Nintex Workflow from a SharePoint Architects Perspective
Updated May 01, 2015

Nintex Workflow from a SharePoint Architects Perspective

Anonymous | TrustRadius Reviewer
Score 9 out of 10
Vetted Review
Verified User

Software Version

Nintex Workflow for Sharepoint

Overall Satisfaction with Nintex Workflow

Nintex Workflow is used across various business units primarily for approval workflows, however it is also used to provision SharePoint Site Collections and Sub Sites, manage Active Directory User accounts, and integrate with line of business systems.

Each department is empowered to build and manage workflows on their own sites or enlist IT to either create the workflows for them or assist during the process. Typically we see users work with IT resources on their first couple of workflow projects and then branch out on their own.
  • Nintex Workflow does a great job of providing document approval workflows in SharePoint. The workflows can provide multiple approval steps while accepting feedback along the way. At any point the workflow can be designed to route the document back to the author to make the requested changes and then sent back through the approval process. There's also a variety of ways to branch the logic and even run items in parallel.
  • Nintex Workflow has over 100 workflow actions and does a good job of managing items in SharePoint. For example there are actions to copy, check-in/check-out, delete, and move items. Security can also be managed on the items as they go through approvals. Security can be set at the item level to make the item visible only to those reviewing and approving the item while it's in a draft status. Once the item is approved then Nintex could be used to set the item back to inherit permissions from the parent making it available to a broader audience.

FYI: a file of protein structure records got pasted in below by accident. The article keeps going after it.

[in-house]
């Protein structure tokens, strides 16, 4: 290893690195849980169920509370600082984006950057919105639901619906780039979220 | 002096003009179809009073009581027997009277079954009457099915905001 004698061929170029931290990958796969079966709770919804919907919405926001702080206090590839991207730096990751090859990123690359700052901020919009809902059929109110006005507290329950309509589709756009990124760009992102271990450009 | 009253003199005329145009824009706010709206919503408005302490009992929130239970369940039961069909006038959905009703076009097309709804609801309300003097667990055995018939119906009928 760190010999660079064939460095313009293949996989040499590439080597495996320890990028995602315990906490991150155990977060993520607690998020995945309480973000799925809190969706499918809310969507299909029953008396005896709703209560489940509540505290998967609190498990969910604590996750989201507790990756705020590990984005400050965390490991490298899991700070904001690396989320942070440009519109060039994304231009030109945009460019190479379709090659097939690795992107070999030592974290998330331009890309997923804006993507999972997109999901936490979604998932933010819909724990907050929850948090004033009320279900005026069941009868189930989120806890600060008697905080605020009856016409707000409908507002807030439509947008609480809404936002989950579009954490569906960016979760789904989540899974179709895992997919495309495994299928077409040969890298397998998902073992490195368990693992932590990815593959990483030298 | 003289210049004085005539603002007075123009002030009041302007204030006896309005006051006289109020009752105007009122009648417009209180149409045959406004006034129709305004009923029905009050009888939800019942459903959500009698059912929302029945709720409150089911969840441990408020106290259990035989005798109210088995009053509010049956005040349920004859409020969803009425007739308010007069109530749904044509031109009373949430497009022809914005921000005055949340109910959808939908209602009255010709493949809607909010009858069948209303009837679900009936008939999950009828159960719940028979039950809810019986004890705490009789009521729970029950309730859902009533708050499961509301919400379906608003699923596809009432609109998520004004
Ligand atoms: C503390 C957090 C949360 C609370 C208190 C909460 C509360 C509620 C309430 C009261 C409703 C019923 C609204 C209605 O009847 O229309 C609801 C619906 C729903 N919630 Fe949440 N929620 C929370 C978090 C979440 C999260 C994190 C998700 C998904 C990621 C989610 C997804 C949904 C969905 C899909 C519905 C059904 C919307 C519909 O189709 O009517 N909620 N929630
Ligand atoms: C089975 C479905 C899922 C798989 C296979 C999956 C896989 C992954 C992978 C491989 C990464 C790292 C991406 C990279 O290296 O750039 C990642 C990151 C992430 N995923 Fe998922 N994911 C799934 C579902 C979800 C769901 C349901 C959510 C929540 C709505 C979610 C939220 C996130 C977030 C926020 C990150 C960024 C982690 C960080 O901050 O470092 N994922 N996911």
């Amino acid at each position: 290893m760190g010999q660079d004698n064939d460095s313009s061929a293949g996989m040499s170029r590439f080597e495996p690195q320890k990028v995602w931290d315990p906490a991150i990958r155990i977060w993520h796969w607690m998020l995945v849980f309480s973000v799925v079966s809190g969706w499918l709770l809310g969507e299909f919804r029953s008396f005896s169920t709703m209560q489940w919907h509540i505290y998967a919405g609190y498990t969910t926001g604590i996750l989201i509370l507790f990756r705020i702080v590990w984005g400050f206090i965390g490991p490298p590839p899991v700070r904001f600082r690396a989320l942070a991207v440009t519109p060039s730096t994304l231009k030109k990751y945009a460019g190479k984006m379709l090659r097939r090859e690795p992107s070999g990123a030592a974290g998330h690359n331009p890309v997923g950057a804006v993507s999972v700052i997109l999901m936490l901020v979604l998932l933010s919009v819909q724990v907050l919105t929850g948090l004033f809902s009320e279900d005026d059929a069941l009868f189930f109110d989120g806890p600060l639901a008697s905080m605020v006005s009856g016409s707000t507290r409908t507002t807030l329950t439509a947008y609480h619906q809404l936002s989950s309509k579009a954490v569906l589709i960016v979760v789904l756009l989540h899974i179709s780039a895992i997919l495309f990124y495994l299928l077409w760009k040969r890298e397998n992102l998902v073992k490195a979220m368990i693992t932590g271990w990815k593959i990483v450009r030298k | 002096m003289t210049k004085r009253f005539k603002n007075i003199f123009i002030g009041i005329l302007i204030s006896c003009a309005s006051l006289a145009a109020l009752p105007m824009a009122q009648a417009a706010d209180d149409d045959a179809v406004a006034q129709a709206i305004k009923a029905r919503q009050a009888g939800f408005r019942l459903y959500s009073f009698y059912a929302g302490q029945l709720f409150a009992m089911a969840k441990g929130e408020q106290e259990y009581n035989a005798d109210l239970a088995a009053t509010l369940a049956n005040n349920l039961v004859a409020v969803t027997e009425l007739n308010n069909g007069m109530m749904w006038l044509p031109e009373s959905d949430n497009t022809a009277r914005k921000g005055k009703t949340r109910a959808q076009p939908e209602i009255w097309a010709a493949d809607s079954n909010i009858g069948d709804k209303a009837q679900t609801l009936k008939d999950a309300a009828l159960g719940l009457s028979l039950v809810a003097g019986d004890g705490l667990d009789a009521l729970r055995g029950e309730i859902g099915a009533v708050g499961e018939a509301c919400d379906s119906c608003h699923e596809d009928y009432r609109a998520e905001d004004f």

• Nintex Workflow supports various options to schedule or invoke the workflow. For example a list or document library based workflow could be set to start manually or when items are created and modified. This is similar to SharePoint Designer workflows, however one feature I found useful was the ability to add an entry to the context menu to start the workflow manually. This is more convenient than navigating to the workflows page for the list or document library.
  • The product includes support for site based workflows that includes scheduling options similar to the Windows Task Scheduler. For example you can select a schedule start time, repeat settings, and schedule end (data, number of repeats, indefinite).
  • The vendor has a library of "Connectors" which allow Nintex Workflows to integrate with systems such as Box, O365, Google, Salesforce, Docusign, etc. This is a great value add because it helps extend the reach of SharePoint with other systems.
  • The vendor was late to offer an SDK for SharePoint 2013, but they did release it in early 2013.
  • There are built-in reports provided and also web parts that allow you to display the data in a grid or chart based format. The presentation of the data isn't the greatest and the charts have issues depending on the type of browser being used. I would like to see better reporting capabilities in future versions of the product.
  • Managing and monitoring a large number of workflows across the farm can be a bit challenging. The built-in reports will allow both workflow designers and admins the ability to view workflow history, however a dashboard approach maybe more user friendly. In the 3.1.1 version Nintex did include a Support Console which helps in pulling together information to provide to the vendor for support.